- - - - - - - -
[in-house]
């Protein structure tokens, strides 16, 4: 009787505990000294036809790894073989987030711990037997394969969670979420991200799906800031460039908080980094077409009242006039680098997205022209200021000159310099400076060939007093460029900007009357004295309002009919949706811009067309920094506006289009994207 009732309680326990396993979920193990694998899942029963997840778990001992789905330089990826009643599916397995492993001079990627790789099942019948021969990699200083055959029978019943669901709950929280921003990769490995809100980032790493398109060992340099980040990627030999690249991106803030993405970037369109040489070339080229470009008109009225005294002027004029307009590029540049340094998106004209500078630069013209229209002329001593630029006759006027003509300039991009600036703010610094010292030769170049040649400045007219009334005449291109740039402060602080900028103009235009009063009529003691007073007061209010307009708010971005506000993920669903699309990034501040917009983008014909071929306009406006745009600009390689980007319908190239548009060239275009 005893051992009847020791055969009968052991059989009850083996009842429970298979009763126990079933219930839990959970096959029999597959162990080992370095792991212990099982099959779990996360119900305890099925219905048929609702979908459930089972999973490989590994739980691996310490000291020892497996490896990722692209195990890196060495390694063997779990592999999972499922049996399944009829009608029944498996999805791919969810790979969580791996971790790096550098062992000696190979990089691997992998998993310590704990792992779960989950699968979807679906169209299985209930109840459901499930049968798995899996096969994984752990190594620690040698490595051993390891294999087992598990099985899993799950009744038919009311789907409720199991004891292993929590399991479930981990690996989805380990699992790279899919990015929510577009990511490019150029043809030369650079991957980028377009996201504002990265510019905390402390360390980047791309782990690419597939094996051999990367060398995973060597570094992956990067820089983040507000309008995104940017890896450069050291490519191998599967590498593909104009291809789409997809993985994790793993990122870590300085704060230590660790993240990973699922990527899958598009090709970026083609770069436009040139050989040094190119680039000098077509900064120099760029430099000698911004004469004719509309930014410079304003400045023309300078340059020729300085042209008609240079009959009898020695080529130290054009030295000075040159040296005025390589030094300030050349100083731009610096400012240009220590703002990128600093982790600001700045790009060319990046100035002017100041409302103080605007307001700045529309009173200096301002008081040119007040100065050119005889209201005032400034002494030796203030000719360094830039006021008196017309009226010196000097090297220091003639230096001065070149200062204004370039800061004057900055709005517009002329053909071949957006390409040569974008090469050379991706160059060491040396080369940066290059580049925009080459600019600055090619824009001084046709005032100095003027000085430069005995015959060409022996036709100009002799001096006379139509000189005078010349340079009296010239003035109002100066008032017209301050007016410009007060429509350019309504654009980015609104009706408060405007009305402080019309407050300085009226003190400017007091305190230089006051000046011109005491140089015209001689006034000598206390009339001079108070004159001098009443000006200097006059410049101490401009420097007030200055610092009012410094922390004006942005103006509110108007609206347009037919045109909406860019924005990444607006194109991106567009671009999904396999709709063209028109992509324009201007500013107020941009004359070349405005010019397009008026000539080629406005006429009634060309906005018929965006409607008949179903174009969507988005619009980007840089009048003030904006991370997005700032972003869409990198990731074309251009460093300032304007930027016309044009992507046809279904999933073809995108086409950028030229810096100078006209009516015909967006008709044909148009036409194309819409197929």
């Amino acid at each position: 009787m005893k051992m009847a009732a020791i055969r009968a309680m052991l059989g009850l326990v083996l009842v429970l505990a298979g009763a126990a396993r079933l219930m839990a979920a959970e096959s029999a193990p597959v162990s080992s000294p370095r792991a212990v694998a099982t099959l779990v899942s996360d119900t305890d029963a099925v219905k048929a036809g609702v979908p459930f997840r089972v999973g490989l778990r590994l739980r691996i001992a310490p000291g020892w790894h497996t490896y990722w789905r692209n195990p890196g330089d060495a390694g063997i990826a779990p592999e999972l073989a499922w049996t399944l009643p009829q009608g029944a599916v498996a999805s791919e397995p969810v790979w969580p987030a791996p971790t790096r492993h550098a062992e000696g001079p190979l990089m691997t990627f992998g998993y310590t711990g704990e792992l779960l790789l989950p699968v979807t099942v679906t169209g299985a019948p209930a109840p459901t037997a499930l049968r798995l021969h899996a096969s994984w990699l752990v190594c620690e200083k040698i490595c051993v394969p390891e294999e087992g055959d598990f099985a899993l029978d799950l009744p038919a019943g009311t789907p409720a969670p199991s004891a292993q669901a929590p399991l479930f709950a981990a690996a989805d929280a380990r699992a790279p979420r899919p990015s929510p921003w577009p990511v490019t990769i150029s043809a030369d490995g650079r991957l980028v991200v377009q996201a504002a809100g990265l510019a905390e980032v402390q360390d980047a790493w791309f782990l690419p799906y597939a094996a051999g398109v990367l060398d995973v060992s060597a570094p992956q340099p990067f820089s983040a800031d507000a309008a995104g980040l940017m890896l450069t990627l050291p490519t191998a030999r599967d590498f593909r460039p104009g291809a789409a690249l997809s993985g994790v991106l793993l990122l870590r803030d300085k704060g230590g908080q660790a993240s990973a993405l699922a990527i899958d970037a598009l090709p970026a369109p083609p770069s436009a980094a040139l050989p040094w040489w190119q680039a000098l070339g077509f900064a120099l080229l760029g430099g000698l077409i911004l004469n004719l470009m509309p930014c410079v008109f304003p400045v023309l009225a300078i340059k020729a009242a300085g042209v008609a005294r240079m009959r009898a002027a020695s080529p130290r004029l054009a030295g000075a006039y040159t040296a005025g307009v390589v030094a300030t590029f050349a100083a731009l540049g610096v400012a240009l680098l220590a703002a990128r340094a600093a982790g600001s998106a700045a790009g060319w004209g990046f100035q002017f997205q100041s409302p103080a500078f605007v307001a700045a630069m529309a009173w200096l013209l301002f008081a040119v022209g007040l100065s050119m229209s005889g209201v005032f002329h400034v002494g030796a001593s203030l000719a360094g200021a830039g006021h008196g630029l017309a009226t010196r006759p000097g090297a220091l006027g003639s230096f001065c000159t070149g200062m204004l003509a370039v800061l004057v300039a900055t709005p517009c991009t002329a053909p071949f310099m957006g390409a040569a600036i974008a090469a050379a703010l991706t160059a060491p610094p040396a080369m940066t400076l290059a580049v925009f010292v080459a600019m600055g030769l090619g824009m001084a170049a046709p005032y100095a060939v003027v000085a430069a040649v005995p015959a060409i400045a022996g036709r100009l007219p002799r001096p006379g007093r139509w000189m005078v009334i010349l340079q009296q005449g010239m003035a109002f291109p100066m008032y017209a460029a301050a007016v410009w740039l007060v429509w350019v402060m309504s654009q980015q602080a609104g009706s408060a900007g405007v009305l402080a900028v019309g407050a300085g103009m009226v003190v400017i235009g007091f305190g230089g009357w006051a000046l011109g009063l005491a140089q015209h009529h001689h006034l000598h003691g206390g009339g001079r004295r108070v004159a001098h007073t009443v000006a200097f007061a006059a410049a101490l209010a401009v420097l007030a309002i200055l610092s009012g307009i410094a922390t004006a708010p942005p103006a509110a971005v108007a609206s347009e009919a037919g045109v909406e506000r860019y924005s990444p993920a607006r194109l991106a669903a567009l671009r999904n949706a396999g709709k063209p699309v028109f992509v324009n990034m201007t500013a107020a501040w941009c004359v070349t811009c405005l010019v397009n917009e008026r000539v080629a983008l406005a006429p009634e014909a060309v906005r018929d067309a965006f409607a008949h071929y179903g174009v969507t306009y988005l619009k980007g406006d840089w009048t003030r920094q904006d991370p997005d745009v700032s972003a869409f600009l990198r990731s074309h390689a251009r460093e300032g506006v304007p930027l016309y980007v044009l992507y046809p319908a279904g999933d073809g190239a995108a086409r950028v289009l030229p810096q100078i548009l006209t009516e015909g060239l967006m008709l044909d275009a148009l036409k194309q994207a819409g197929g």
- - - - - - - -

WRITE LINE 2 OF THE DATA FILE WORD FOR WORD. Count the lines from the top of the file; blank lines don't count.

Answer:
């Protein structure tokens, strides 16, 4: 009787505990000294036809790894073989987030711990037997394969969670979420991200799906800031460039908080980094077409009242006039680098997205022209200021000159310099400076060939007093460029900007009357004295309002009919949706811009067309920094506006289009994207 009732309680326990396993979920193990694998899942029963997840778990001992789905330089990826009643599916397995492993001079990627790789099942019948021969990699200083055959029978019943669901709950929280921003990769490995809100980032790493398109060992340099980040990627030999690249991106803030993405970037369109040489070339080229470009008109009225005294002027004029307009590029540049340094998106004209500078630069013209229209002329001593630029006759006027003509300039991009600036703010610094010292030769170049040649400045007219009334005449291109740039402060602080900028103009235009009063009529003691007073007061209010307009708010971005506000993920669903699309990034501040917009983008014909071929306009406006745009600009390689980007319908190239548009060239275009 005893051992009847020791055969009968052991059989009850083996009842429970298979009763126990079933219930839990959970096959029999597959162990080992370095792991212990099982099959779990996360119900305890099925219905048929609702979908459930089972999973490989590994739980691996310490000291020892497996490896990722692209195990890196060495390694063997779990592999999972499922049996399944009829009608029944498996999805791919969810790979969580791996971790790096550098062992000696190979990089691997992998998993310590704990792992779960989950699968979807679906169209299985209930109840459901499930049968798995899996096969994984752990190594620690040698490595051993390891294999087992598990099985899993799950009744038919009311789907409720199991004891292993929590399991479930981990690996989805380990699992790279899919990015929510577009990511490019150029043809030369650079991957980028377009996201504002990265510019905390402390360390980047791309782990690419597939094996051999990367060398995973060597570094992956990067820089983040507000309008995104940017890896450069050291490519191998599967590498593909104009291809789409997809993985994790793993990122870590300085704060230590660790993240990973699922990527899958598009090709970026083609770069436009040139050989040094190119680039000098077509900064120099760029430099000698911004004469004719509309930014410079304003400045023309300078340059020729300085042209008609240079009959009898020695080529130290054009030295000075040159040296005025390589030094300030050349100083731009610096400012240009220590703002990128600093982790600001700045790009060319990046100035002017100041409302103080605007307001700045529309009173200096301002008081040119007040100065050119005889209201005032400034002494030796203030000719360094830039006021008196017309009226010196000097090297220091003639230096001065070149200062204004370039800061004057900055709005517009002329053909071949957006390409040569974008090469050379991706160059060491040396080369940066290059580049925009080459600019600055090619824009001084046709005032100095003027000085430069005995015959060409022996036709100009002799001096006379139509000189005078010349340079009296010239003035109002100066008032017209301050007016410009007060429509350019309504654009980015609104009706408060405007009305402080019309407050300085009226003190400017007091305190230089006051000046011109005491140089015209001689006034000598206390009339001079108070004159001098009443000006200097006059410049101490401009420097007030200055610092009012410094922390004006942005103006509110108007609206347009037919045109909406860019924005990444607006194109991106567009671009999904396999709709063209028109992509324009201007500013107020941009004359070349405005010019397009008026000539080629406005006429009634060309906005018929965006409607008949179903174009969507988005619009980007840089009048003030904006991370997005700032972003869409990198990731074309251009460093300032304007930027016309044009992507046809279904999933073809995108086409950028030229810096100078006209009516015909967006008709044909148009036409194309819409197929």